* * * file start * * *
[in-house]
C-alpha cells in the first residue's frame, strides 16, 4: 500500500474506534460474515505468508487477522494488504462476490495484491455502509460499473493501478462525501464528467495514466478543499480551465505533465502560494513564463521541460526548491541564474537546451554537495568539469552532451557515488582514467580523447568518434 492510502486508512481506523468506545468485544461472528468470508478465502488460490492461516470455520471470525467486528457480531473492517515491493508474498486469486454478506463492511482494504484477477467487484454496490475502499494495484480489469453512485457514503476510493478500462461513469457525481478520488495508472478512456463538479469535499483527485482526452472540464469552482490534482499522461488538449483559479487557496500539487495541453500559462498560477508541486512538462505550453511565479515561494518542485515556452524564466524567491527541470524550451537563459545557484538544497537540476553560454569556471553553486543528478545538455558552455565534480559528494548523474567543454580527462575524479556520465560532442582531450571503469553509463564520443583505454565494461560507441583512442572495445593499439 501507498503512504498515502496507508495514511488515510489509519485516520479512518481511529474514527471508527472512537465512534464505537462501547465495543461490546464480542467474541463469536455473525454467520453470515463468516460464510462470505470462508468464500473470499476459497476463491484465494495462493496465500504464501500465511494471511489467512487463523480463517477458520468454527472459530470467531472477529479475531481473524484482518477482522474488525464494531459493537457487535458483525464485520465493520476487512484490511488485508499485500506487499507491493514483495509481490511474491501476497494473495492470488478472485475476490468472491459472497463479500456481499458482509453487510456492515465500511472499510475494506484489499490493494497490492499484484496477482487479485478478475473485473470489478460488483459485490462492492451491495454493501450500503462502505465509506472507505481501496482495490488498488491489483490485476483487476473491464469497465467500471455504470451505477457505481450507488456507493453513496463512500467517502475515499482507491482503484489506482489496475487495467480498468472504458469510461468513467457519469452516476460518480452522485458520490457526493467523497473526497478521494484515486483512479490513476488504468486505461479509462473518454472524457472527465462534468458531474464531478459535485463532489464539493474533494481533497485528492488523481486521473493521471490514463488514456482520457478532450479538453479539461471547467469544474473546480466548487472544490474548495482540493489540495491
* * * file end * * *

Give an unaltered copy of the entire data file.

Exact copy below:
[in-house]
C-alpha cells in the first residue's frame, strides 16, 4: 500500500474506534460474515505468508487477522494488504462476490495484491455502509460499473493501478462525501464528467495514466478543499480551465505533465502560494513564463521541460526548491541564474537546451554537495568539469552532451557515488582514467580523447568518434 492510502486508512481506523468506545468485544461472528468470508478465502488460490492461516470455520471470525467486528457480531473492517515491493508474498486469486454478506463492511482494504484477477467487484454496490475502499494495484480489469453512485457514503476510493478500462461513469457525481478520488495508472478512456463538479469535499483527485482526452472540464469552482490534482499522461488538449483559479487557496500539487495541453500559462498560477508541486512538462505550453511565479515561494518542485515556452524564466524567491527541470524550451537563459545557484538544497537540476553560454569556471553553486543528478545538455558552455565534480559528494548523474567543454580527462575524479556520465560532442582531450571503469553509463564520443583505454565494461560507441583512442572495445593499439 501507498503512504498515502496507508495514511488515510489509519485516520479512518481511529474514527471508527472512537465512534464505537462501547465495543461490546464480542467474541463469536455473525454467520453470515463468516460464510462470505470462508468464500473470499476459497476463491484465494495462493496465500504464501500465511494471511489467512487463523480463517477458520468454527472459530470467531472477529479475531481473524484482518477482522474488525464494531459493537457487535458483525464485520465493520476487512484490511488485508499485500506487499507491493514483495509481490511474491501476497494473495492470488478472485475476490468472491459472497463479500456481499458482509453487510456492515465500511472499510475494506484489499490493494497490492499484484496477482487479485478478475473485473470489478460488483459485490462492492451491495454493501450500503462502505465509506472507505481501496482495490488498488491489483490485476483487476473491464469497465467500471455504470451505477457505481450507488456507493453513496463512500467517502475515499482507491482503484489506482489496475487495467480498468472504458469510461468513467457519469452516476460518480452522485458520490457526493467523497473526497478521494484515486483512479490513476488504468486505461479509462473518454472524457472527465462534468458531474464531478459535485463532489464539493474533494481533497485528492488523481486521473493521471490514463488514456482520457478532450479538453479539461471547467469544474473546480466548487472544490474548495482540493489540495491